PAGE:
Every fall, across the United States, young men strap on helmets, crowds gather to cheer, and players smash into each other on the gridiron. Football is one of the country’s favorite pastimes, and today it’s a multi-billion-dollar industry. And yet it’s also a sport that has come under attack for the injuries it can cause players, especially those related to damage to the brain, such as chronic traumatic encephalopathy (CTE).
Since their inception in the early 20th century, comic books have been synonymous with American youth and playfulness. The colorful, action-packed stories in the pages of comics translated into creative play in the backyard with capes and masks and into elaborate worlds scaled to the action figures on the playroom rug. As comics and action figures evolved, lines became blurred: which came first, the comic or the toy?
My first library card was a small rectangle made of royal blue cardstock, with the handwritten number “9555” in the top right corner. This very valuable document allowed me to check out up to six items at a time from my town’s library. Ever the opportunist, I always checked out the first six books that I picked up, knowing that I could come back anytime (!) and swap them for a new batch. This method of binge-reading let me plow through entire runs of some of my favorite children’s (and young adult) series while in elementary school.
In our new book from the World Video Game Hall of Fame, A History of Video Games in 64 Objects, we faced a challenge. Which objects should we include? The Strong museum, home of the World Video Game Hall of Fame, has hundreds of thousands of objects related to video games in its collections, and so we needed to include just the right mix of artifacts that were important, helped tell the broader history of video games, and would engage readers.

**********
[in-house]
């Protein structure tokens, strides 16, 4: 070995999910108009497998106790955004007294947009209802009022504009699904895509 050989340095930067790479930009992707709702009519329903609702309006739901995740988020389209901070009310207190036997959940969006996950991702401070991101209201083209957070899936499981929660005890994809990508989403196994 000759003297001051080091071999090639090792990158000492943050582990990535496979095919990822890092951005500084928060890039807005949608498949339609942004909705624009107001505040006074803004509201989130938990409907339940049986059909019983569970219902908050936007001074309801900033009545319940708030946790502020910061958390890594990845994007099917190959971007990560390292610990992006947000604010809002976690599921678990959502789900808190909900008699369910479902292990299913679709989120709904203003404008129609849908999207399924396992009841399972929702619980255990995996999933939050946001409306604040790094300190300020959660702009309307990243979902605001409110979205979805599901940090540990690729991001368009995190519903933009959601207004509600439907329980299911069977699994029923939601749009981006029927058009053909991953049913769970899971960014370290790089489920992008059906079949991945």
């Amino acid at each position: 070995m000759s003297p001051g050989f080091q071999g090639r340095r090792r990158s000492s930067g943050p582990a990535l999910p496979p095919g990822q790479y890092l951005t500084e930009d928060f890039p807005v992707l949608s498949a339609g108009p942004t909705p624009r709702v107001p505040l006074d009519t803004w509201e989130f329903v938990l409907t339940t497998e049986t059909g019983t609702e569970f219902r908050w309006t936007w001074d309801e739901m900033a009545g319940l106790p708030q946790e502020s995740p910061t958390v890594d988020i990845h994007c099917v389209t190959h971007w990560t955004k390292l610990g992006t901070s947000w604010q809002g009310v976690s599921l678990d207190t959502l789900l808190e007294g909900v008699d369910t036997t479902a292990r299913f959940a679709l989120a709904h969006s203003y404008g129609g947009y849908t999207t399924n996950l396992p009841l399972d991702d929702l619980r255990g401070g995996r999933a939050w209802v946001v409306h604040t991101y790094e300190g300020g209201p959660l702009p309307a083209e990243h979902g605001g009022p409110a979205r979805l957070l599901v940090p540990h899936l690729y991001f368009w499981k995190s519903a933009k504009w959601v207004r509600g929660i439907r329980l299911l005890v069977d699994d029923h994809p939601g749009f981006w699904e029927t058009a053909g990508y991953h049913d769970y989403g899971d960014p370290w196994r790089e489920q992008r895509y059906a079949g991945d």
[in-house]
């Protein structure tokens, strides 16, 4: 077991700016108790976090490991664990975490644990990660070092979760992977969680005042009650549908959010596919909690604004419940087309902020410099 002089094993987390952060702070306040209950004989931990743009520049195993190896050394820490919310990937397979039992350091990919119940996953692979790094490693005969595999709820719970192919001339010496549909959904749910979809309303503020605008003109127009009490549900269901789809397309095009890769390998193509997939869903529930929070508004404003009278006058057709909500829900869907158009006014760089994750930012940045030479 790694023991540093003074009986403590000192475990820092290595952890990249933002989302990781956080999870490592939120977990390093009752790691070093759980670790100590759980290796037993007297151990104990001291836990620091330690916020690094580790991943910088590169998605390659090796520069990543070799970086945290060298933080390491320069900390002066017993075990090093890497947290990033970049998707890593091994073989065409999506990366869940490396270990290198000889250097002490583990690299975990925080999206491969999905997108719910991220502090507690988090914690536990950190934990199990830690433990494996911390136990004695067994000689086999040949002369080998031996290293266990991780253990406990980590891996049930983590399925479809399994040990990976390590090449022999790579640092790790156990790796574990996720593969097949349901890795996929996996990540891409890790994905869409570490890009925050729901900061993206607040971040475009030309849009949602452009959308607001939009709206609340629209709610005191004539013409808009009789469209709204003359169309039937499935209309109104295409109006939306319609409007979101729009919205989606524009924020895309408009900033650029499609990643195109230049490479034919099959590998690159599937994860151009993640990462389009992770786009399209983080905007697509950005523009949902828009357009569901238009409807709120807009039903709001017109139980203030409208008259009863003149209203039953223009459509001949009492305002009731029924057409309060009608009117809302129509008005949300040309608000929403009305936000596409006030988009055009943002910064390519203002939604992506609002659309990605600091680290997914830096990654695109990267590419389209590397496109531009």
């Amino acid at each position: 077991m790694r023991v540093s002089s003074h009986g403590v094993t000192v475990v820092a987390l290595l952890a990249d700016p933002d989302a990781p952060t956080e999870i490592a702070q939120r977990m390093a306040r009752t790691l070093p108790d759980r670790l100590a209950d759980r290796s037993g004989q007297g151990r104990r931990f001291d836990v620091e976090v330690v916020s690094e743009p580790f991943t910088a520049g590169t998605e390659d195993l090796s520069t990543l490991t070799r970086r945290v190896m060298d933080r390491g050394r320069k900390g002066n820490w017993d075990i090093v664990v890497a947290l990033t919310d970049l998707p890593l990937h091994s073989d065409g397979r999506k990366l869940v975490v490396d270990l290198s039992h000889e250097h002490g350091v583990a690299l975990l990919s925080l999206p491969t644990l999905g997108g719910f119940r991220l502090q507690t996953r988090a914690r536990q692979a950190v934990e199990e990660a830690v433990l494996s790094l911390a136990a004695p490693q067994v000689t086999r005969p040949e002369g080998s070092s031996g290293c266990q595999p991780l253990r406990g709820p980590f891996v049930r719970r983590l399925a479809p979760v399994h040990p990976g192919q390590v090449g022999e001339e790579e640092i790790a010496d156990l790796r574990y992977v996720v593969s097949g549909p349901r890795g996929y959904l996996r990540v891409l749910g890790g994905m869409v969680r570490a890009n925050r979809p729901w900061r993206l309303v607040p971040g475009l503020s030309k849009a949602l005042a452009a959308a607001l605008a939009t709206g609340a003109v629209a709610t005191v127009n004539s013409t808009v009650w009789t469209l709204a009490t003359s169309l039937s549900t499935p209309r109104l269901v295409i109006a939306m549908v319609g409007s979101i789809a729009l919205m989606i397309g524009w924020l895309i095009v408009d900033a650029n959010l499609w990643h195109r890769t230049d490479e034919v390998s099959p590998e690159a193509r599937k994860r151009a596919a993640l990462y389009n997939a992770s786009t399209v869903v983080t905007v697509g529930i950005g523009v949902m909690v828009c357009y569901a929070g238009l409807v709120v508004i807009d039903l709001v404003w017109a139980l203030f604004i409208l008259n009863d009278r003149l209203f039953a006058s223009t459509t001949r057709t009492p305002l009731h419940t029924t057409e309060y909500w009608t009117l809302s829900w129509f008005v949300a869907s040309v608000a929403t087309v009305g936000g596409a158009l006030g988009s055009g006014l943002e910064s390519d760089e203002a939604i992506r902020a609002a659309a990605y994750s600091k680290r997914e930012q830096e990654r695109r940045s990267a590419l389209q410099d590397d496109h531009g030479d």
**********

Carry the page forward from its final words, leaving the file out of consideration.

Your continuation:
“Summer just opens the door and lets you out." Deb Caletti, Honey, Baby, Sweetheart The front of a school building shimmers in the sun. A loud bell rings. The doors burst open and a flood of children spills out, cheering and tossing papers into the air. This image, used to the point of cliché, signals the start of summer and the freedom (albeit temporary) from the restrictions of school, the expectations of parents, and the anxieties of peer relations. In those precious ten weeks, an awkward misfit can shed his skin and emerge a swan, a hero, or a man.
My love of movable books and of antique toys and games containing the richly colored chromolithographs of the last half of the 1800s brought me to The Strong’s Online Collections. I spent four days “oohing” and “ahhing” over the vast archive of images in the museum’s database before I discovered it was possible to view the actual objects by arranging an appointment or, better yet, applying for a fellowship for an in-depth immersion.
“All right, play time is over; it’s time to get your head in the game,” my friend Lauren sternly implores our team. We’ve been through six rounds. By our calculations, we must only be behind our chief rivals by a few points. Our highly competitive team has its regular starting line-up this week, and we haven’t sustained any major injuries (yet). This isn’t an outdoor team sport or your ordinary parlor game, however—this is serious business. This is weekly pub trivia. For as long as I can remember, I liked collecting facts.
Do not read this book straight through from beginning to end! These pages contain many different adventures you can go on….
The adventures you take are a result of your choice. You are responsible because you choose!